Realizing his front headlight was out, Arizona author and veteran Steven Hildreth, Jr., pretty much knew why a Tucson Police Department cruiser turned around and started following him.
"The lights go on and I pull over," Hildreth wrote on his Facebook page Tuesday regarding the encounter. "The officer asks me how I'm doing, and then asks if I have any weapons."
Hildreth had nothing to hide.
"Yes, sir," he recalled answering. "I'm a concealed carry permit holder and my weapon is located on my right hip. My wallet is in my back-right pocket."
More from Hildreth's post:
The officer explains for his safety and mine, he needs to disarm me for the stop. I understand, and I unlock the vehicle. I explain that I'm running a 7TS ALS holster but from the angle, the second officer can't unholster it. Lead officer asks me to step out, and I do so slowly. Officer relieves me of my Glock and compliments the X300U I'm running on it. He also sees my military ID and I tell him I'm with the National Guard.
Lead officer points out my registration card is out of date but he knows my registration is up to date. He goes back to run my license. I know he's got me on at least two infractions. I'm thinking of how to pay them.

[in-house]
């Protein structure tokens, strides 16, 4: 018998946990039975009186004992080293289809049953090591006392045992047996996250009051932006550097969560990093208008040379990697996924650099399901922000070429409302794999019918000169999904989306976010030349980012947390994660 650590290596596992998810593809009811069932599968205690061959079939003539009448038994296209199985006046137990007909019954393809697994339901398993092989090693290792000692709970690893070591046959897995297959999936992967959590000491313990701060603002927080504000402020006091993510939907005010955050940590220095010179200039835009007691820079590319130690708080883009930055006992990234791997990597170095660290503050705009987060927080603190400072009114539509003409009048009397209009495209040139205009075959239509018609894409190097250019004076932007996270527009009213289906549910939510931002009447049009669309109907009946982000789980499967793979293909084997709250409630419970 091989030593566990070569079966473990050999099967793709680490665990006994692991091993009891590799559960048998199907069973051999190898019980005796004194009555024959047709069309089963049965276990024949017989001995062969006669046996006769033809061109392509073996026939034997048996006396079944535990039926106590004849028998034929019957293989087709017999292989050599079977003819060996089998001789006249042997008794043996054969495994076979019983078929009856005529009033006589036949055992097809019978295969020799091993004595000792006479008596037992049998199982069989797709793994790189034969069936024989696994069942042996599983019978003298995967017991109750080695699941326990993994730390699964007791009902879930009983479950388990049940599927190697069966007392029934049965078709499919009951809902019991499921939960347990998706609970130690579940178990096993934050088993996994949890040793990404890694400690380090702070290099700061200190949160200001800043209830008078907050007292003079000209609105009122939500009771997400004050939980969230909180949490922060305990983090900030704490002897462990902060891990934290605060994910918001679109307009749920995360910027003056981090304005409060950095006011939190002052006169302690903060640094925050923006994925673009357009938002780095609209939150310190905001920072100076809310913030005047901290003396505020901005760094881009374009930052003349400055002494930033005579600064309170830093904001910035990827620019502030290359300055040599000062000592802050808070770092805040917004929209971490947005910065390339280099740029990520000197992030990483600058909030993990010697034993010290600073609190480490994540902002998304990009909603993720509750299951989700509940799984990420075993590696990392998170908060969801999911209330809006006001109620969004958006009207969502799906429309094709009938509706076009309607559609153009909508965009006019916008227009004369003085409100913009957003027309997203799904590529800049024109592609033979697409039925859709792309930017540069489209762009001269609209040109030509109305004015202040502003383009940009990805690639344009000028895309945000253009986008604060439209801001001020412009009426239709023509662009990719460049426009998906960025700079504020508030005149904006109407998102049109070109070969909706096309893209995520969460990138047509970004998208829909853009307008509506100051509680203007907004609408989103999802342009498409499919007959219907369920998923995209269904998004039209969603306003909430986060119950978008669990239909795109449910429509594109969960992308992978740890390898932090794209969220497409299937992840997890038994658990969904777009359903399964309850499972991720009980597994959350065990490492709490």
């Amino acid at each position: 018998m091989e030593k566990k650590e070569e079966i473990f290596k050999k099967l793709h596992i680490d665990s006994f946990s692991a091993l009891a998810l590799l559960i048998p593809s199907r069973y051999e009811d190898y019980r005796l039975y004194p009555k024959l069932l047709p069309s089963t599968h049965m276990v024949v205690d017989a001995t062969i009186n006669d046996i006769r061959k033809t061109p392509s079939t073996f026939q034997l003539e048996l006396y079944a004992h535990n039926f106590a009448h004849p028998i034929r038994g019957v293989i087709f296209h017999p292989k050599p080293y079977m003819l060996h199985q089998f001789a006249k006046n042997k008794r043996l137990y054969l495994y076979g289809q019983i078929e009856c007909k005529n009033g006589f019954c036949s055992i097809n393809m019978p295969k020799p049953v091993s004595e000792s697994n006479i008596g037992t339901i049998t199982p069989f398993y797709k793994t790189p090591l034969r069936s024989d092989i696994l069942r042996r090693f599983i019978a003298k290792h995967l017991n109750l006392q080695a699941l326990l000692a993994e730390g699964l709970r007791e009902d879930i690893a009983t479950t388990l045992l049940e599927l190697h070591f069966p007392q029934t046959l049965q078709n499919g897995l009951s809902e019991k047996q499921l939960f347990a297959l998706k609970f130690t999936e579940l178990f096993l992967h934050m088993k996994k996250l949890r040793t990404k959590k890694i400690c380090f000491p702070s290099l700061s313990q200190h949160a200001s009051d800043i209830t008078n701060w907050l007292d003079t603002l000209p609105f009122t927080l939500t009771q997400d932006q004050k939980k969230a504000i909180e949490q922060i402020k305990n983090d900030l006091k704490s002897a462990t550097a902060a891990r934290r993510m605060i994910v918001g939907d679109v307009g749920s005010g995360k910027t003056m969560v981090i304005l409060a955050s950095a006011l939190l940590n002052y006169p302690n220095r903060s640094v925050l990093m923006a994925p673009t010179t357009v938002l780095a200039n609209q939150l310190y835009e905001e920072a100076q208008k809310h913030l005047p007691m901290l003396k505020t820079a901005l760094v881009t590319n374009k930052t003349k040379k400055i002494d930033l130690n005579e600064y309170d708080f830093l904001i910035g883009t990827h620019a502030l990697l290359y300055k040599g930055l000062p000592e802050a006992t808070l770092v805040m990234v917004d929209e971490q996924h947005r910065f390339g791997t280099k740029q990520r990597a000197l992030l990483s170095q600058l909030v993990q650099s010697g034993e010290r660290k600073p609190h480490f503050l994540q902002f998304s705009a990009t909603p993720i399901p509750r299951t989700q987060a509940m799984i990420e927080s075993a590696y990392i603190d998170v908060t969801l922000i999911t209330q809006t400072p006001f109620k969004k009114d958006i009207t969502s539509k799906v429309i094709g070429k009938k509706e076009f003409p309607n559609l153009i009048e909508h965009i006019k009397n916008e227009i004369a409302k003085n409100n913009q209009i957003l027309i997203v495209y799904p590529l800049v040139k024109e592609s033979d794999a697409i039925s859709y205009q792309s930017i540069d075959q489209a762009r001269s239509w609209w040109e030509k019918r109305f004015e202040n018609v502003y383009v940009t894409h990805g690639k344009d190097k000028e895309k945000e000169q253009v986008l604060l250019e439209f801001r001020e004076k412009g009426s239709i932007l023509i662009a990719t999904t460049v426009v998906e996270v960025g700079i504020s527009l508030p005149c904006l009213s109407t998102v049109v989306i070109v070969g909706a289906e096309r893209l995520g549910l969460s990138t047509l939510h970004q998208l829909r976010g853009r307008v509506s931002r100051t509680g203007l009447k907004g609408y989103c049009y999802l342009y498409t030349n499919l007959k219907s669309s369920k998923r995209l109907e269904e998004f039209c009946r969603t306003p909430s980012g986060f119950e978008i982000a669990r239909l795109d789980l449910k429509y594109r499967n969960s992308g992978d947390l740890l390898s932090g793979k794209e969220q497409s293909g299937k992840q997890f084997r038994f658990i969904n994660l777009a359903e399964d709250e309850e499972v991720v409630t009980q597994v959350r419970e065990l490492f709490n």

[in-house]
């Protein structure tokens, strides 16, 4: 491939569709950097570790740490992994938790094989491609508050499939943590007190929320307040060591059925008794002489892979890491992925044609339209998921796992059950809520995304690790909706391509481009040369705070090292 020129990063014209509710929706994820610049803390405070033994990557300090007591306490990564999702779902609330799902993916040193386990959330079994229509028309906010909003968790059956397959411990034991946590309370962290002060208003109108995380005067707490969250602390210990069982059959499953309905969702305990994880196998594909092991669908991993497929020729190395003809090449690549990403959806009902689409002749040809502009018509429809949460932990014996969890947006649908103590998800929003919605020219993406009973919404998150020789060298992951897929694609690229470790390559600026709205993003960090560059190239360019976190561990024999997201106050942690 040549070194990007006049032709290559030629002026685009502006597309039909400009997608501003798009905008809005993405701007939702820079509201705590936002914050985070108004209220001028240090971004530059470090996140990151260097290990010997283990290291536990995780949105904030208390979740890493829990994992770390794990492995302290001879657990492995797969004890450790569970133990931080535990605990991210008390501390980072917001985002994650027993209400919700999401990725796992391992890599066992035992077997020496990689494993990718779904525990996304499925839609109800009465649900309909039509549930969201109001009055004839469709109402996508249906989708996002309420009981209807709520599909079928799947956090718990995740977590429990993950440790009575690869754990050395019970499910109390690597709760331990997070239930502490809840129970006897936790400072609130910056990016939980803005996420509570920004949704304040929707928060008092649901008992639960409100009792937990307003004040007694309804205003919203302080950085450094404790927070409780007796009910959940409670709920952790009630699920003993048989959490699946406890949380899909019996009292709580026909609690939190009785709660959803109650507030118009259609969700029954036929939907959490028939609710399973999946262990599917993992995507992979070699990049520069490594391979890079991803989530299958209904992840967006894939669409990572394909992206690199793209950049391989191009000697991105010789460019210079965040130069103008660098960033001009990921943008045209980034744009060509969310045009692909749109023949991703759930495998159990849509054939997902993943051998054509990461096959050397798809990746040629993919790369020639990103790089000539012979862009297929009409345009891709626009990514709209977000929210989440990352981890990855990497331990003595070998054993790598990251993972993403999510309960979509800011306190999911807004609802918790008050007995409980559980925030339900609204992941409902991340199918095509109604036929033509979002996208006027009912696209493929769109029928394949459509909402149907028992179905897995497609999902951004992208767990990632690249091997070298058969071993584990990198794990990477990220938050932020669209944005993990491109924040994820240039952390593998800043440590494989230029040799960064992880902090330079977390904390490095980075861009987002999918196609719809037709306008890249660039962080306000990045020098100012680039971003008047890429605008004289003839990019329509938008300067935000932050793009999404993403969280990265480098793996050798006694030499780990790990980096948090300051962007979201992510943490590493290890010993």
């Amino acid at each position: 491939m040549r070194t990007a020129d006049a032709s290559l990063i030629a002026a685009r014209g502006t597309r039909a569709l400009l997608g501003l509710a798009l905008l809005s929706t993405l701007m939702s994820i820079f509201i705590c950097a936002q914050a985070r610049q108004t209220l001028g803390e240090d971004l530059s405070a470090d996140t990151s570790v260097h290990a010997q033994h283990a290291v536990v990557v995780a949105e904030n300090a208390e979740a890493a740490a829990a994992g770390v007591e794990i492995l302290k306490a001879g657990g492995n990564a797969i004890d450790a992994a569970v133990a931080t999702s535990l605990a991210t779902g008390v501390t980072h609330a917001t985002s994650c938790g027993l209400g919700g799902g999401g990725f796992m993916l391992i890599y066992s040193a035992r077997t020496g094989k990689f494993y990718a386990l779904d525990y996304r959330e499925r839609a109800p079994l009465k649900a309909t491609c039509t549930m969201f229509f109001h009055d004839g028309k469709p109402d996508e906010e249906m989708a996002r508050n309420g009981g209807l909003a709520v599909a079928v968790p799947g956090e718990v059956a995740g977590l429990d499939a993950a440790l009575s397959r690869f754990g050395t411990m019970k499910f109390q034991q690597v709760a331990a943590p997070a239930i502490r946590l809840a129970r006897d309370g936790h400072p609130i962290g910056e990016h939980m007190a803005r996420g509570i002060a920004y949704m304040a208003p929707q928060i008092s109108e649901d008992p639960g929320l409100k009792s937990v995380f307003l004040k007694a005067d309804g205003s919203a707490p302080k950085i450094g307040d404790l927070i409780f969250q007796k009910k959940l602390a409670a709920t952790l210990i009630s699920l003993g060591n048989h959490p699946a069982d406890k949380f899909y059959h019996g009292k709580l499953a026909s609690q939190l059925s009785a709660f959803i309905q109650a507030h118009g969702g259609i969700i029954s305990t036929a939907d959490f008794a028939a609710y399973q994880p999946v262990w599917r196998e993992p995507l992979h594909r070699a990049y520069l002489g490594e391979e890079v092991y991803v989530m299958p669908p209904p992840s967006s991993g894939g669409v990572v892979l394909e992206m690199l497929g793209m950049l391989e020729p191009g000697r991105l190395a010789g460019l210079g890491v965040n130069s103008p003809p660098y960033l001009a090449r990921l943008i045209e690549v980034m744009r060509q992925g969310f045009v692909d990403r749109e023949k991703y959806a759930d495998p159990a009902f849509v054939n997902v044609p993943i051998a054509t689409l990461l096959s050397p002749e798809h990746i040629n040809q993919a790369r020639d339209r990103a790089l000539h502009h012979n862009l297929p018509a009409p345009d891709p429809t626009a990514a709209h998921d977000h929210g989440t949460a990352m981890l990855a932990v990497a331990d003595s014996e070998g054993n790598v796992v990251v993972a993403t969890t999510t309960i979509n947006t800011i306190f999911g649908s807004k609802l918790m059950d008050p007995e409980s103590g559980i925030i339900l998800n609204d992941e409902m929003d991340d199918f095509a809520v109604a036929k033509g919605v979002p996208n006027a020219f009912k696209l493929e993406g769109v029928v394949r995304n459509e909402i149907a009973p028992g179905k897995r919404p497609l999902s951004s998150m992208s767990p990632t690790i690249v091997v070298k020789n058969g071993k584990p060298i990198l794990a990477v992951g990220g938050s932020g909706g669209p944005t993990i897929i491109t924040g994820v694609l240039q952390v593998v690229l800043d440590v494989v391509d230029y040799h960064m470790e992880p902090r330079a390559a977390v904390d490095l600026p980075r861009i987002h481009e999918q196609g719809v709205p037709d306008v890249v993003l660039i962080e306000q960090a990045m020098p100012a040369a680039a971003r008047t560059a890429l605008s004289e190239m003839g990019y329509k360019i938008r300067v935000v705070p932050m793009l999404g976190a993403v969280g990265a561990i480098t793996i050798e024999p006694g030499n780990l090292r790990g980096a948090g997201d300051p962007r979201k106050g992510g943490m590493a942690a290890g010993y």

Turns out that concern was unnecessary.
The officers gave Hildreth back his Glock, "locked and cleared" in an evidence container, and let him go with a warning to get his headlight fixed as soon as possible.
Why nothing else? "Because you were cool with us and didn't give us grief," Hildreth recalled police telling him. "I smile. 'Thank you, sir,'" he added.
"I'm a black man wearing a hoodie and strapped," Hildreth concluded. "According to certain social movements, I shouldn't be alive right now because the police are allegedly out to kill minorities."
He added: "Maybe...just maybe...that notion is bunk."
More from Hildreth:
Maybe if you treat police officers with respect, they will do the same to you.
Police officers are people, too. By far and large, most are good people and they're not out to get you.
I'd like to thank those two officers and TPD in general for another professional contact.
We talk so much about the bad apples who shouldn't be wearing a badge. I'd like to spread the word about an example of men who earned their badges and exemplify what that badge stands for.
As of Thursday afternoon, Hildreth's Facebook post received over 263,000 likes, over 20,000 comments and nearly 164,000 shares since it went up early Tuesday morning.
Here's his complete post:
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